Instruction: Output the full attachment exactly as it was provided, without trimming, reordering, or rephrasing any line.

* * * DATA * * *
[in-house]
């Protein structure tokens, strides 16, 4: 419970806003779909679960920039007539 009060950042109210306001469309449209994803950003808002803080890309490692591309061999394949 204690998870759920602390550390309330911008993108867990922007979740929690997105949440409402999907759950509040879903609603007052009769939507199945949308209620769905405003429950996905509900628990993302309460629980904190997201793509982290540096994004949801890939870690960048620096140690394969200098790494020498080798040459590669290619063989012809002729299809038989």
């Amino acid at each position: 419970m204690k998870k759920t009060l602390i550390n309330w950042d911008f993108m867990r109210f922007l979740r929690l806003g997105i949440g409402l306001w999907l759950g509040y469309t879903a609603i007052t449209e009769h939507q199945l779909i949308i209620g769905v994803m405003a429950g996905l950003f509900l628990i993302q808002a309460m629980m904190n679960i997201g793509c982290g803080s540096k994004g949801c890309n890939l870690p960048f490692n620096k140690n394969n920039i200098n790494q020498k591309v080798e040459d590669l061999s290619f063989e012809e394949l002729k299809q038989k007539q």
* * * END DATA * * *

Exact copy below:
[in-house]
């Protein structure tokens, strides 16, 4: 419970806003779909679960920039007539 009060950042109210306001469309449209994803950003808002803080890309490692591309061999394949 204690998870759920602390550390309330911008993108867990922007979740929690997105949440409402999907759950509040879903609603007052009769939507199945949308209620769905405003429950996905509900628990993302309460629980904190997201793509982290540096994004949801890939870690960048620096140690394969200098790494020498080798040459590669290619063989012809002729299809038989």
């Amino acid at each position: 419970m204690k998870k759920t009060l602390i550390n309330w950042d911008f993108m867990r109210f922007l979740r929690l806003g997105i949440g409402l306001w999907l759950g509040y469309t879903a609603i007052t449209e009769h939507q199945l779909i949308i209620g769905v994803m405003a429950g996905l950003f509900l628990i993302q808002a309460m629980m904190n679960i997201g793509c982290g803080s540096k994004g949801c890309n890939l870690p960048f490692n620096k140690n394969n920039i200098n790494q020498k591309v080798e040459d590669l061999s290619f063989e012809e394949l002729k299809q038989k007539q």